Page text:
menopause belly bloating

How To Reduce Belly Bloating During Menopause

Many women experience belly bloating during menopause. The hormone changes that occur during menopause can contribute to this. Fortunately, there are things you can do to get relief from the belly bloating you are experiencing.

What is belly bloating

Belly bloating is a temporary distention of the abdominal area. It is usually caused by excess gas or water retention in the belly. It can also be caused by constipation. Sometimes more than one of these is present. Bloating is not the same as an increase in belly fat. Check out this article for more information on belly fat. If you are experiencing an increase in belly fat, your belly size won’t change much throughout the day.

Bloating can be accompanied by discomfort or pain in the abdomen. It usually occurs during or after meals and your belly changes size throughout the day.  Bloating can cause weight gain, but this should be temporary.

hormone balancing breakfast

Causes of belly bloating

Hormone Changes

Changes in estrogen and progesterone levels during menopause can directly contribute to belly bloating. Here are a few ways.

  • Changes in estrogen levels during perimenopause and menopause can lead to water retention. This can cause some bloating throughout the body, including the belly area. 
  • Hormone changes in menopause can also lead to more food intolerances and more stress. These both can contribute to excess gas and belly bloating. 
  • These hormone changes can also lead to constipation. Constipation is more common for women who are pregnant, during menstrual cycles and during menopause. 
  • Estrogen also helps to regulate the stress hormone cortisol. When estrogen levels fell, cortisol levels can rise which can slow the digestive process contributing to constipation and other digestive issues. 

Changes in eating patterns

Low energy levels, stress and mood swings are all common symptoms of menopause. These symptoms can contribute to changing of your eating patterns. You may start to eat foods which are high in processed carbohydrates and sugar.  Sugar, especially fructose can lead to bloating.

Or perhaps a change in your household (adult children moving out, aging parents moving in, etc) could lead you to change how you were eating.

You may have decided to change to healthier eating patterns that include lots of beans, and cruciferous vegetables. While these are healthy foods they should be introduced to your diet slowly.

New food intolerances

Foods that you had no problem digesting when you were younger can suddenly cause food intolerances as you reach menopause. These food intolerances could be leading to gas and bloating. You may want to revisit your consumption of dairy products, fatty foods, and overly processed foods which you may have developed a sensitivity to.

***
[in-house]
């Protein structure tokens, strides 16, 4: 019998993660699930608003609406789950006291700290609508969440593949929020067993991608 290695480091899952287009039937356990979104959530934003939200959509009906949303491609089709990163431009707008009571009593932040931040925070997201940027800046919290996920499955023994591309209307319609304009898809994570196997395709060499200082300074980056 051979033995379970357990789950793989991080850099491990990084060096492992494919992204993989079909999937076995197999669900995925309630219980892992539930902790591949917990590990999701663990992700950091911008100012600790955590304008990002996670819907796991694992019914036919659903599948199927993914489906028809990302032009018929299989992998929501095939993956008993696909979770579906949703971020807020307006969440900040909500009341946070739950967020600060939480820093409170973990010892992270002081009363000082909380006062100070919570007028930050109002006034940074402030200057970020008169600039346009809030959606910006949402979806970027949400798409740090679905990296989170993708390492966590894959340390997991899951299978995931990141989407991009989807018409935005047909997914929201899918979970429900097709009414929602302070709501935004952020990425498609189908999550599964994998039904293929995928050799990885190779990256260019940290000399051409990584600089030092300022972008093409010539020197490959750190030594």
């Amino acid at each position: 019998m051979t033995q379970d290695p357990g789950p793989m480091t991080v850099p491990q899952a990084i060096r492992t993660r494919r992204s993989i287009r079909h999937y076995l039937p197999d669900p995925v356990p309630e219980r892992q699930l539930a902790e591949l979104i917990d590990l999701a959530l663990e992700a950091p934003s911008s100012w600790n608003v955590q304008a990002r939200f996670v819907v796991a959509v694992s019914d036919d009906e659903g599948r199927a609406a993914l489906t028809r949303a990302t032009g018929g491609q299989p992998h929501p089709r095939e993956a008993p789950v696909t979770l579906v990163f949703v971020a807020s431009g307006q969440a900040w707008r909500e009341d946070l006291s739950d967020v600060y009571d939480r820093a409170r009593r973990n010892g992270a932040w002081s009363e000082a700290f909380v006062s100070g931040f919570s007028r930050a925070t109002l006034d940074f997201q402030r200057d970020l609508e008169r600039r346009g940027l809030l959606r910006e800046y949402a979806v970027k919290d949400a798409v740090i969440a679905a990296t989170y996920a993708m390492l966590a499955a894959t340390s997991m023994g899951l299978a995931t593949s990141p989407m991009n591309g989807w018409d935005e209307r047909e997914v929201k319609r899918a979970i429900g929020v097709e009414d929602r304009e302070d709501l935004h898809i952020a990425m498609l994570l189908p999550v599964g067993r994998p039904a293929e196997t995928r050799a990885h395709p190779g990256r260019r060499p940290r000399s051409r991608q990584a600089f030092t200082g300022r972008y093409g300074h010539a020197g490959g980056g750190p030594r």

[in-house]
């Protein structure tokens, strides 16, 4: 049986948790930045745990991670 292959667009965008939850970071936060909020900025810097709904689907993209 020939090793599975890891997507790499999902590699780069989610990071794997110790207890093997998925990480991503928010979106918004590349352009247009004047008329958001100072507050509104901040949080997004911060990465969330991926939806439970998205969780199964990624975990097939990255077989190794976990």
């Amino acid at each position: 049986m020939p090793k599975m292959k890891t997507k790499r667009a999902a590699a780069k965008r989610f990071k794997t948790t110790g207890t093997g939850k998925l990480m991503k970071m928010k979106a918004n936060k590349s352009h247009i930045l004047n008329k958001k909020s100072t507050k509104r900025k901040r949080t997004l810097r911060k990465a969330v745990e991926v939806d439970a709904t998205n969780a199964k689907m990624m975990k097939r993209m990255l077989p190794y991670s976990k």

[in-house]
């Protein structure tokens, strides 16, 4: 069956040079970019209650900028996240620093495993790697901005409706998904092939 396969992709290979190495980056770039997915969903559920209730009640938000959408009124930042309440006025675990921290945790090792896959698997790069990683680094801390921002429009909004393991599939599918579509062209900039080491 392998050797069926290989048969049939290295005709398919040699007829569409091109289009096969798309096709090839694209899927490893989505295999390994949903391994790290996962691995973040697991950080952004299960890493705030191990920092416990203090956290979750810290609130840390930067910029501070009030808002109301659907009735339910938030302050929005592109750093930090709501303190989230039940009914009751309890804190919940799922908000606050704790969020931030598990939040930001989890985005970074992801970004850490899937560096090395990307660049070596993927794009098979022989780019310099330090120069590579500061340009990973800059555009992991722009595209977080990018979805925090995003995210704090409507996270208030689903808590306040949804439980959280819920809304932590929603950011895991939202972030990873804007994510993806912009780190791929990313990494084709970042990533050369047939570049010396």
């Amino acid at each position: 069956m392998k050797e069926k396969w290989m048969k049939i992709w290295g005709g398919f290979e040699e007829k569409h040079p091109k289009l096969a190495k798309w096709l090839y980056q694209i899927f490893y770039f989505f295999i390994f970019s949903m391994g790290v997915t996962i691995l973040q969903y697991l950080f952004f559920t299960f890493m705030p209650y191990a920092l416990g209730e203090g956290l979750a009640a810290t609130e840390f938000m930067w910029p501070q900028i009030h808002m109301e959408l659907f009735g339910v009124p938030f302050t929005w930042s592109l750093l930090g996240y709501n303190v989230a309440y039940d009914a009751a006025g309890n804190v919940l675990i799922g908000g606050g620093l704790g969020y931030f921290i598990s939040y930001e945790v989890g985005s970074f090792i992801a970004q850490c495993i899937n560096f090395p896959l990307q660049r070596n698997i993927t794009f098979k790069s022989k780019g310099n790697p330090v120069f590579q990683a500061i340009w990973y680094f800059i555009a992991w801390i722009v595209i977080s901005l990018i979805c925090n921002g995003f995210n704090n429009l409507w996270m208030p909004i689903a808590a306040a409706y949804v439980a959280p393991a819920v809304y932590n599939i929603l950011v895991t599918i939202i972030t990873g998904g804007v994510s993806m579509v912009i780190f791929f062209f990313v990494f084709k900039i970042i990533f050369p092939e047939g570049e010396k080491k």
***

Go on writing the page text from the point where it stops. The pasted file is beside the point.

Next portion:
Health Conditions

There are several health conditions that can contribute to belly bloating. These all become more common during and after menopause.

  • Thyroid imbalances can cause problems with digestion leading to constipation and bloating.
  • IBS  can lead to bloating and gas. 
  • Some gynaecological conditions can lead to bloating.
  • Some medications can contribute to belly bloat, especially if they cause constipation
  • Celiac disease can lead to belly bloating. Symptoms of celiac disease can contribute to belly bloating

How to get relief from belly bloating

Without using hormone replacement therapy, there is little you can do about the hormone changes. But there is still a lot you can do about belly bloat. 

  • Rule out food sensitivities. Check out this article to get more information on food sensitivities. There are several foods that you could be sensitive to and most can contribute to bloating.  Dairy is one of the most common food sensitivities.
  • Avoid chewing gum and smoking which can lead to swallowing excess air.
  • Avoid carbonated beverages which can lead to excess gas. 
  • Limit foods which cause gas like beans and broccoli. It doesn’t mean you have to avoid these completely, just have a smaller serving. Your body will likely adjust to these, but it might take some time. 
  • Limit high fat foods, especially deep fried foods. You should eat some fat, but too much can make you feel bloated.
  • Avoid large meals. Eating too much can cause temporary bloating because your stomach is stretched.
  • Limit salt in your diet. Salt can lead to water retention which may already be a concern for women going through menopause.
  • Practice a stress reduction technique. This can help reduce the symptoms of IBS and constipation. 
  • Eat slowly. This gives your body more time to digest your food and also helps to keep you from eating too much. You also swallow less air when you eat slowly.
  • Use a probiotic. This may help to improve your gut bacteria. 
  • Drink enough water. This helps you to avoid constipation.
  • Get regular exercise. Regular exercise helps to improve gut health and helps to move food through the gut more easily, preventing constipation. But don’t do intense exercise right after eating. This can lead to gastrointestinal distress.

When to see your physician

Belly bloating can be a sign of a serious illness. Check with your physician if you experience any of these:

  • Bloating that doesn’t go away, especially if accompanied by any of these listed below.
  • Severe pain
  • Fever
  • Diarrhea
  • Vomiting


Belly bloating is a common symptom of menopause and is directly related to the hormone changes that occur. Fortunately, you can get relief by making changes to your eating, exercise and lifestyle habits. The Healthy Changes Program helps you to fit those habits into your life.

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